The other day I was listening to XM Radio and had it on the Doctor Radio Channel – yes, that is my guilty pleasure. I tune in to in and listen and learn, a few moments at a time while I make short drives here and there. I often learn something new, but sometimes I am surprised at how much I already know.
This particular day it was a cardiology radio show and they were talking about an email they had received with a question about a heart condition, but instead of spelling out all the words, the writer had used a variety of medical abbreviations such as ICD and CABG. This prompted the show’s host, who is a cardiologist, to speculate that the writer must be a worker in medical care because of all the initials. This got me started thinking of all the multiple sclerosis discussions we have where it turns into using shorthand to share details.
A conversation written in shorthand about this chronic disease might read something like this:
I went to the doctor for unexplained SX and the doctor suggested a possible dx of MS. I was surprised. What do we do next? Well the doctor says we might need to do more tests but first we do an H&P. I said my CC was my vision – first I had problems with my OD but then the OS was also affected so I ended up with blurriness in OU. I also have balance problems but I don’t know shorthand for that one.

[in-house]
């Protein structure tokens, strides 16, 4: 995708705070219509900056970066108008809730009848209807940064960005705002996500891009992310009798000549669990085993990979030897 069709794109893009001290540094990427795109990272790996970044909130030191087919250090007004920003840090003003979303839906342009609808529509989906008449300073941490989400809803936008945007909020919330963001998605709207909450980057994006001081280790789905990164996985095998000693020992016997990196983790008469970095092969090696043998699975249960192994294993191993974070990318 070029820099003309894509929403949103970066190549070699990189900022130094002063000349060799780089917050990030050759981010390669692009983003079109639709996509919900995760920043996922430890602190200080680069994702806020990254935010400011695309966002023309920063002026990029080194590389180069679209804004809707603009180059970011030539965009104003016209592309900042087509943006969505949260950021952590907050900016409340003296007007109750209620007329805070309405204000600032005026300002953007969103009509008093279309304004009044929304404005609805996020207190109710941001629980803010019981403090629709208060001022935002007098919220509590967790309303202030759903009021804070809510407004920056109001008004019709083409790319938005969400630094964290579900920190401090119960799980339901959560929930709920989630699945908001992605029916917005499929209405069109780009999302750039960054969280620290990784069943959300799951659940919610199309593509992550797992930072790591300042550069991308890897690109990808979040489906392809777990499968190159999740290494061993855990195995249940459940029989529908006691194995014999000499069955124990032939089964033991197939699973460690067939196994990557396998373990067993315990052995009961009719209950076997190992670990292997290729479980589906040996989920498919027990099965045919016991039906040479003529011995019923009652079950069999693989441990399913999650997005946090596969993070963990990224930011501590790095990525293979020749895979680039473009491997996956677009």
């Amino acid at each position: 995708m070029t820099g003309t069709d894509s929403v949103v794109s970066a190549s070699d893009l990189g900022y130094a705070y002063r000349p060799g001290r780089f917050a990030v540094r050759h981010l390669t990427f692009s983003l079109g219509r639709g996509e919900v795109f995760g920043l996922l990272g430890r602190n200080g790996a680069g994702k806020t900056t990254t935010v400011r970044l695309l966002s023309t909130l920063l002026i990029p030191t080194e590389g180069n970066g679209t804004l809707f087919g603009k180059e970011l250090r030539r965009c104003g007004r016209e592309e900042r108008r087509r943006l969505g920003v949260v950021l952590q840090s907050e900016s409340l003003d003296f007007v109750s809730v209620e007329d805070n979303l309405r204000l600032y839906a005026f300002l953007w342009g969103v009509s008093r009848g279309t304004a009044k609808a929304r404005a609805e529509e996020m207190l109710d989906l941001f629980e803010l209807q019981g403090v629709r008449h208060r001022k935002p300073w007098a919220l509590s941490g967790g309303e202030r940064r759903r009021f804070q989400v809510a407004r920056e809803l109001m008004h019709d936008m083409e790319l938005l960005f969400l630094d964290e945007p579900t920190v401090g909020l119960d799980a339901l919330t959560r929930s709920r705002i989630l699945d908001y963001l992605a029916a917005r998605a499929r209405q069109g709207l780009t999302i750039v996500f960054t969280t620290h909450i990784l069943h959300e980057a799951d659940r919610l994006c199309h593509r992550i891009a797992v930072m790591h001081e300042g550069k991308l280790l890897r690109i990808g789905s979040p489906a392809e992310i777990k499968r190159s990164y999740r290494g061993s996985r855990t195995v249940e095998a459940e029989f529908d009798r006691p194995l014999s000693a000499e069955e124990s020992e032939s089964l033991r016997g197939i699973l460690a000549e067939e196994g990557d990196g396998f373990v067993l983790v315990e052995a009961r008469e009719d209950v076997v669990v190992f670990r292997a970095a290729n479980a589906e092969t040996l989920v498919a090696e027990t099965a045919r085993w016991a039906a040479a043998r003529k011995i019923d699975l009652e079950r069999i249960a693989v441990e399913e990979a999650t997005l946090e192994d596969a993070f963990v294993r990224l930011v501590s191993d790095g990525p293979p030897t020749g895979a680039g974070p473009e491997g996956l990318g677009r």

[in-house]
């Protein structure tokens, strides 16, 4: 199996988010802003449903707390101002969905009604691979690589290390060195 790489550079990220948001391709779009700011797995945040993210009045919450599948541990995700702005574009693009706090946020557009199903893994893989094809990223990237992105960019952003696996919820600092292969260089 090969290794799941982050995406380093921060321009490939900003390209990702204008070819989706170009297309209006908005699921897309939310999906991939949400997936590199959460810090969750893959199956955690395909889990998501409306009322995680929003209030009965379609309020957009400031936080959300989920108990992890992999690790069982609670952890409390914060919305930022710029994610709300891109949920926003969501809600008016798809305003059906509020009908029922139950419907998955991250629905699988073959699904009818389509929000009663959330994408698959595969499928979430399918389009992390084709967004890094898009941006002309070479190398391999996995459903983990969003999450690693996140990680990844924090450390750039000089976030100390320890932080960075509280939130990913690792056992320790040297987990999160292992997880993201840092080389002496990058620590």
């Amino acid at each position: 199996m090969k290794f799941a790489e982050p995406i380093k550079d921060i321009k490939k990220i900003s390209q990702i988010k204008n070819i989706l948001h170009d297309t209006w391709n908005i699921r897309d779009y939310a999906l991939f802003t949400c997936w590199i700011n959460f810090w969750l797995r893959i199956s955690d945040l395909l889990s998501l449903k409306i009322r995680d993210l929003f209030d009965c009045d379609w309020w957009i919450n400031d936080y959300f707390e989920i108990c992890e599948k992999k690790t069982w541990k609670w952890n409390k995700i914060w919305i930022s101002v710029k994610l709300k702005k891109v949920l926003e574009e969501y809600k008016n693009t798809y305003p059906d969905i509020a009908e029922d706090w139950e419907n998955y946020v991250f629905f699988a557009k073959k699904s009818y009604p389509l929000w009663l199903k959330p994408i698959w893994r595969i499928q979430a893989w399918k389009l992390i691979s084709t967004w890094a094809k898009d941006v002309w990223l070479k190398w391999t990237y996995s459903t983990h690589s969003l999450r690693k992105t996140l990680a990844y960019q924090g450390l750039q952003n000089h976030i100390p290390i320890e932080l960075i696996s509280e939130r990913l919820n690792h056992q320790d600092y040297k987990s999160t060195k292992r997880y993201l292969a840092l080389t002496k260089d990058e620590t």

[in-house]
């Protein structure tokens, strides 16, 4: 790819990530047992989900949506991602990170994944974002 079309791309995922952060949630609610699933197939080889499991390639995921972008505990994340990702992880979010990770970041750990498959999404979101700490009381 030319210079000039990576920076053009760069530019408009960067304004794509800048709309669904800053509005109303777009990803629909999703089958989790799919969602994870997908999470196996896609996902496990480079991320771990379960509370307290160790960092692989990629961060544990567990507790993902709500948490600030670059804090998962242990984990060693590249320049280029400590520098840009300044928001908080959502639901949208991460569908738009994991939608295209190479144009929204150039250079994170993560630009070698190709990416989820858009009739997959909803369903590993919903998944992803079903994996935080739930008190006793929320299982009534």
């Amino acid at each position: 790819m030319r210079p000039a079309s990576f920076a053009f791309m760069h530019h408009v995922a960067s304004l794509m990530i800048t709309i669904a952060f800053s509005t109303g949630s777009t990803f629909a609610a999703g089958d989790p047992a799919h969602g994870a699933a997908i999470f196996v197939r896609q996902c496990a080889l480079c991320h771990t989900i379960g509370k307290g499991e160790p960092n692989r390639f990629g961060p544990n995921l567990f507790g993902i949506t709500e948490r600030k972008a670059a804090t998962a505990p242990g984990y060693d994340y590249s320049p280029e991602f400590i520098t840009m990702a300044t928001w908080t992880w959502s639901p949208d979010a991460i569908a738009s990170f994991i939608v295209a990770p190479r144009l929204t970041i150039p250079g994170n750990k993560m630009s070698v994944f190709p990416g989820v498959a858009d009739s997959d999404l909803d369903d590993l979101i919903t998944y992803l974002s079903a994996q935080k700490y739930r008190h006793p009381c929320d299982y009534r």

Funny how they check labs for everything, including STDs and RA markers. The doctor says my CBC and other lab work look good but I should watch my LDL and HDL. Then I am told we need to do an LP to check my CSF for o-bands. That didn’t sound like fun but what choice did I have?
To make my short story shorter, it turns out I got a positive DX for MS and had to start with a DMT quickly. The big question is what kind? The doctor offered choices of QD, IM, SQ or IV therapies. It was confusing. I did some research and asked the doctor what about taking LDN or having HSCT? The doctor just looked at me, perplexed as to what I might know about these other TXs.
I would guess most everyone reading this who lives with MS understood almost every bit of this example, right? If not, I’ve included a translation guide at the end of this article for reference. You don’t have to be a medical expert to want to communicate quickly and efficiently about our health and we can be quick learners. We don’t have to be inside the medical system to understand the language, as the cardiologist had suggested about her letter writer. We all want to speak and understand the same language when it comes to our health and I think all of us as engaged patients go out of our way to understand medical terms, one letter at a time.
Wishing you well,
Translation ins case there was one or two you didn’t know:
- CBC – Complete Blood Count
- CC – Chief Complaint
- CSF – cerebrospinal fluid
- H&P – History and Physical Examination
- HSCT – Hematopoietic Stem Cell Transplantation
- IM – intramuscular (injection)
- IV – intravenous
- LDN – low dose naltrexone
- LP – lumbar puncture
- MS – multiple Sclerosis
- OD – right eye
- OS – left eye
- OU – both eyes
- Q.D. – once daily (oral medicine)
- RA – Rheumatoid Arthritis
- SQ – subcutaneous (injection)
- STD – Sexually Transmitted Disease
- SX – symptom
- TX – treatment